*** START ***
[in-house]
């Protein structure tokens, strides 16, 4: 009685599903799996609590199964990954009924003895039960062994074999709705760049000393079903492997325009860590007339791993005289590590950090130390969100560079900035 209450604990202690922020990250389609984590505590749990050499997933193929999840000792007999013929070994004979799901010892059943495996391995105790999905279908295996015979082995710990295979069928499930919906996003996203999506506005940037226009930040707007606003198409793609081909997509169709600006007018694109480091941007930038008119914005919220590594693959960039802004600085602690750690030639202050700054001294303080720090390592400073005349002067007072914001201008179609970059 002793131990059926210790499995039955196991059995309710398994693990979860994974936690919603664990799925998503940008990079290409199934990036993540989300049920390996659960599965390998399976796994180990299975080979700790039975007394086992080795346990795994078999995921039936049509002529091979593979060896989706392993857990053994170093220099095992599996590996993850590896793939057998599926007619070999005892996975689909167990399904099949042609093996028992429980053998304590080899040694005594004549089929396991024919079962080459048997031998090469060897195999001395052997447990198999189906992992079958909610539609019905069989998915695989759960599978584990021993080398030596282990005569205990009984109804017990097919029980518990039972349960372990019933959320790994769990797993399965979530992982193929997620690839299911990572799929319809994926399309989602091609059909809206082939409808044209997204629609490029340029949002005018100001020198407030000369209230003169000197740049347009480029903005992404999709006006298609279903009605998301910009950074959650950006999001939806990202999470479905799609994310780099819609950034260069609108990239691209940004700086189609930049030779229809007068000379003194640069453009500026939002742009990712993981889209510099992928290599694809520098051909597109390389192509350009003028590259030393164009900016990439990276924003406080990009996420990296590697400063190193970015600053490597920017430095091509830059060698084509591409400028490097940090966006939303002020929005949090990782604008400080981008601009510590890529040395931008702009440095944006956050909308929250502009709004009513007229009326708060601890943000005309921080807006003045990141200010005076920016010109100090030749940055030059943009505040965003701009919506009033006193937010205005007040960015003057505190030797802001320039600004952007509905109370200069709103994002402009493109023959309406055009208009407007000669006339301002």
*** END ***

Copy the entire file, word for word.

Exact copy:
[in-house]
């Protein structure tokens, strides 16, 4: 009685599903799996609590199964990954009924003895039960062994074999709705760049000393079903492997325009860590007339791993005289590590950090130390969100560079900035 209450604990202690922020990250389609984590505590749990050499997933193929999840000792007999013929070994004979799901010892059943495996391995105790999905279908295996015979082995710990295979069928499930919906996003996203999506506005940037226009930040707007606003198409793609081909997509169709600006007018694109480091941007930038008119914005919220590594693959960039802004600085602690750690030639202050700054001294303080720090390592400073005349002067007072914001201008179609970059 002793131990059926210790499995039955196991059995309710398994693990979860994974936690919603664990799925998503940008990079290409199934990036993540989300049920390996659960599965390998399976796994180990299975080979700790039975007394086992080795346990795994078999995921039936049509002529091979593979060896989706392993857990053994170093220099095992599996590996993850590896793939057998599926007619070999005892996975689909167990399904099949042609093996028992429980053998304590080899040694005594004549089929396991024919079962080459048997031998090469060897195999001395052997447990198999189906992992079958909610539609019905069989998915695989759960599978584990021993080398030596282990005569205990009984109804017990097919029980518990039972349960372990019933959320790994769990797993399965979530992982193929997620690839299911990572799929319809994926399309989602091609059909809206082939409808044209997204629609490029340029949002005018100001020198407030000369209230003169000197740049347009480029903005992404999709006006298609279903009605998301910009950074959650950006999001939806990202999470479905799609994310780099819609950034260069609108990239691209940004700086189609930049030779229809007068000379003194640069453009500026939002742009990712993981889209510099992928290599694809520098051909597109390389192509350009003028590259030393164009900016990439990276924003406080990009996420990296590697400063190193970015600053490597920017430095091509830059060698084509591409400028490097940090966006939303002020929005949090990782604008400080981008601009510590890529040395931008702009440095944006956050909308929250502009709004009513007229009326708060601890943000005309921080807006003045990141200010005076920016010109100090030749940055030059943009505040965003701009919506009033006193937010205005007040960015003057505190030797802001320039600004952007509905109370200069709103994002402009493109023959309406055009208009407007000669006339301002």